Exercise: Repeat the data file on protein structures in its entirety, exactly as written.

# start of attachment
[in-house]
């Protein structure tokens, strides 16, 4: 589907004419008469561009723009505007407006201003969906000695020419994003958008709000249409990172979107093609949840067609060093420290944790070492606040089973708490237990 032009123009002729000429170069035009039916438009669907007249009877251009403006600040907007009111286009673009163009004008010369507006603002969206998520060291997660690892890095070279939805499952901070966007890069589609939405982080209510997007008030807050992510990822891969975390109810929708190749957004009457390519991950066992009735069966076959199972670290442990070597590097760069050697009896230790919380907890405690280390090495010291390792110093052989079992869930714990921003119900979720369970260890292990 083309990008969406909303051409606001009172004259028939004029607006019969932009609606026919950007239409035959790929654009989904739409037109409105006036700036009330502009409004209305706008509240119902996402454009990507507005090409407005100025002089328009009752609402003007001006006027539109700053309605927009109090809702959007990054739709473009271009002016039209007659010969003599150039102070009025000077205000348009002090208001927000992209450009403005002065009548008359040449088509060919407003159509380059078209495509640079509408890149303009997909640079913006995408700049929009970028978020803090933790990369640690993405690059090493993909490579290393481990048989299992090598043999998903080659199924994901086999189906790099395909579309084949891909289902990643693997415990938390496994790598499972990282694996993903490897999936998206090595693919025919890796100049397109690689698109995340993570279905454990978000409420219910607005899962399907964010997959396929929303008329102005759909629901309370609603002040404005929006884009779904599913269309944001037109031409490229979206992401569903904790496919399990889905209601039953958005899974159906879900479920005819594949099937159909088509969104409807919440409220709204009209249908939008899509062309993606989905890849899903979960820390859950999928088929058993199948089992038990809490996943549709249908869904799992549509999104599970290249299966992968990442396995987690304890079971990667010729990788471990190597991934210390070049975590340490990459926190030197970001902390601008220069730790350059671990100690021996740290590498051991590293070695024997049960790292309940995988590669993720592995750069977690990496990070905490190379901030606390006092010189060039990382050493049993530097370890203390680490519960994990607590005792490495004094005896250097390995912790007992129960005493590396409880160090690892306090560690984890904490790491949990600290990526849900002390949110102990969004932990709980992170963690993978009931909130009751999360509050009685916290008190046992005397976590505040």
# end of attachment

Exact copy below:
[in-house]
């Protein structure tokens, strides 16, 4: 589907004419008469561009723009505007407006201003969906000695020419994003958008709000249409990172979107093609949840067609060093420290944790070492606040089973708490237990 032009123009002729000429170069035009039916438009669907007249009877251009403006600040907007009111286009673009163009004008010369507006603002969206998520060291997660690892890095070279939805499952901070966007890069589609939405982080209510997007008030807050992510990822891969975390109810929708190749957004009457390519991950066992009735069966076959199972670290442990070597590097760069050697009896230790919380907890405690280390090495010291390792110093052989079992869930714990921003119900979720369970260890292990 083309990008969406909303051409606001009172004259028939004029607006019969932009609606026919950007239409035959790929654009989904739409037109409105006036700036009330502009409004209305706008509240119902996402454009990507507005090409407005100025002089328009009752609402003007001006006027539109700053309605927009109090809702959007990054739709473009271009002016039209007659010969003599150039102070009025000077205000348009002090208001927000992209450009403005002065009548008359040449088509060919407003159509380059078209495509640079509408890149303009997909640079913006995408700049929009970028978020803090933790990369640690993405690059090493993909490579290393481990048989299992090598043999998903080659199924994901086999189906790099395909579309084949891909289902990643693997415990938390496994790598499972990282694996993903490897999936998206090595693919025919890796100049397109690689698109995340993570279905454990978000409420219910607005899962399907964010997959396929929303008329102005759909629901309370609603002040404005929006884009779904599913269309944001037109031409490229979206992401569903904790496919399990889905209601039953958005899974159906879900479920005819594949099937159909088509969104409807919440409220709204009209249908939008899509062309993606989905890849899903979960820390859950999928088929058993199948089992038990809490996943549709249908869904799992549509999104599970290249299966992968990442396995987690304890079971990667010729990788471990190597991934210390070049975590340490990459926190030197970001902390601008220069730790350059671990100690021996740290590498051991590293070695024997049960790292309940995988590669993720592995750069977690990496990070905490190379901030606390006092010189060039990382050493049993530097370890203390680490519960994990607590005792490495004094005896250097390995912790007992129960005493590396409880160090690892306090560690984890904490790491949990600290990526849900002390949110102990969004932990709980992170963690993978009931909130009751999360509050009685916290008190046992005397976590505040």